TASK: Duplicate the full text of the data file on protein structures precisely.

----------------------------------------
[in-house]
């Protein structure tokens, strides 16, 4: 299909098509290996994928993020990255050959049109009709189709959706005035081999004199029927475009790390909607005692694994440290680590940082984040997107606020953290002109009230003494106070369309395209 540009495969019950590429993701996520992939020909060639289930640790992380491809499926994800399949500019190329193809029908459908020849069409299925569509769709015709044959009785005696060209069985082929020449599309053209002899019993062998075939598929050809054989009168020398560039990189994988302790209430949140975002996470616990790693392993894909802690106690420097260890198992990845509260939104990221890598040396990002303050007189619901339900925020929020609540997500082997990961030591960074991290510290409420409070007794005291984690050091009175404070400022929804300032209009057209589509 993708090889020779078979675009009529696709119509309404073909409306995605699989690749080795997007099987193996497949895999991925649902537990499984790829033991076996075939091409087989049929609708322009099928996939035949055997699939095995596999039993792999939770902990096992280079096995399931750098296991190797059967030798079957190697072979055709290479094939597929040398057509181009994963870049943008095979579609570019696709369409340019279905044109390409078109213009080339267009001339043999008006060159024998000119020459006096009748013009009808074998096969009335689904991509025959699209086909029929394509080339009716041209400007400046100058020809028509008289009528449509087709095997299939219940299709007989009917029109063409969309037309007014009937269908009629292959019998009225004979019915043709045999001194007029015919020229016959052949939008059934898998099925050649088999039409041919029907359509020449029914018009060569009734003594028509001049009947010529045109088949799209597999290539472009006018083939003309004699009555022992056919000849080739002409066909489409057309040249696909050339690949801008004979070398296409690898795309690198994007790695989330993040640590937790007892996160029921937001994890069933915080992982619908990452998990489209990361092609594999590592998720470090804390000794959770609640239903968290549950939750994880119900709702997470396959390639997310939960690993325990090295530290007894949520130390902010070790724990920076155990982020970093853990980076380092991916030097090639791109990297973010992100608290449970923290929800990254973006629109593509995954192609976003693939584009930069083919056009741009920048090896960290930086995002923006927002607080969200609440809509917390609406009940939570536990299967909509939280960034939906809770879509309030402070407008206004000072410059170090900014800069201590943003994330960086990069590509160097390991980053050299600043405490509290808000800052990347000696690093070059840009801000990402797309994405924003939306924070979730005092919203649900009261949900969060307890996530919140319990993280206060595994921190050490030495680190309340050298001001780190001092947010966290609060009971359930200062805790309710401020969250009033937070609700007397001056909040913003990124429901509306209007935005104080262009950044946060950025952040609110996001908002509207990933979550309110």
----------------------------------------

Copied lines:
[in-house]
């Protein structure tokens, strides 16, 4: 299909098509290996994928993020990255050959049109009709189709959706005035081999004199029927475009790390909607005692694994440290680590940082984040997107606020953290002109009230003494106070369309395209 540009495969019950590429993701996520992939020909060639289930640790992380491809499926994800399949500019190329193809029908459908020849069409299925569509769709015709044959009785005696060209069985082929020449599309053209002899019993062998075939598929050809054989009168020398560039990189994988302790209430949140975002996470616990790693392993894909802690106690420097260890198992990845509260939104990221890598040396990002303050007189619901339900925020929020609540997500082997990961030591960074991290510290409420409070007794005291984690050091009175404070400022929804300032209009057209589509 993708090889020779078979675009009529696709119509309404073909409306995605699989690749080795997007099987193996497949895999991925649902537990499984790829033991076996075939091409087989049929609708322009099928996939035949055997699939095995596999039993792999939770902990096992280079096995399931750098296991190797059967030798079957190697072979055709290479094939597929040398057509181009994963870049943008095979579609570019696709369409340019279905044109390409078109213009080339267009001339043999008006060159024998000119020459006096009748013009009808074998096969009335689904991509025959699209086909029929394509080339009716041209400007400046100058020809028509008289009528449509087709095997299939219940299709007989009917029109063409969309037309007014009937269908009629292959019998009225004979019915043709045999001194007029015919020229016959052949939008059934898998099925050649088999039409041919029907359509020449029914018009060569009734003594028509001049009947010529045109088949799209597999290539472009006018083939003309004699009555022992056919000849080739002409066909489409057309040249696909050339690949801008004979070398296409690898795309690198994007790695989330993040640590937790007892996160029921937001994890069933915080992982619908990452998990489209990361092609594999590592998720470090804390000794959770609640239903968290549950939750994880119900709702997470396959390639997310939960690993325990090295530290007894949520130390902010070790724990920076155990982020970093853990980076380092991916030097090639791109990297973010992100608290449970923290929800990254973006629109593509995954192609976003693939584009930069083919056009741009920048090896960290930086995002923006927002607080969200609440809509917390609406009940939570536990299967909509939280960034939906809770879509309030402070407008206004000072410059170090900014800069201590943003994330960086990069590509160097390991980053050299600043405490509290808000800052990347000696690093070059840009801000990402797309994405924003939306924070979730005092919203649900009261949900969060307890996530919140319990993280206060595994921190050490030495680190309340050298001001780190001092947010966290609060009971359930200062805790309710401020969250009033937070609700007397001056909040913003990124429901509306209007935005104080262009950044946060950025952040609110996001908002509207990933979550309110």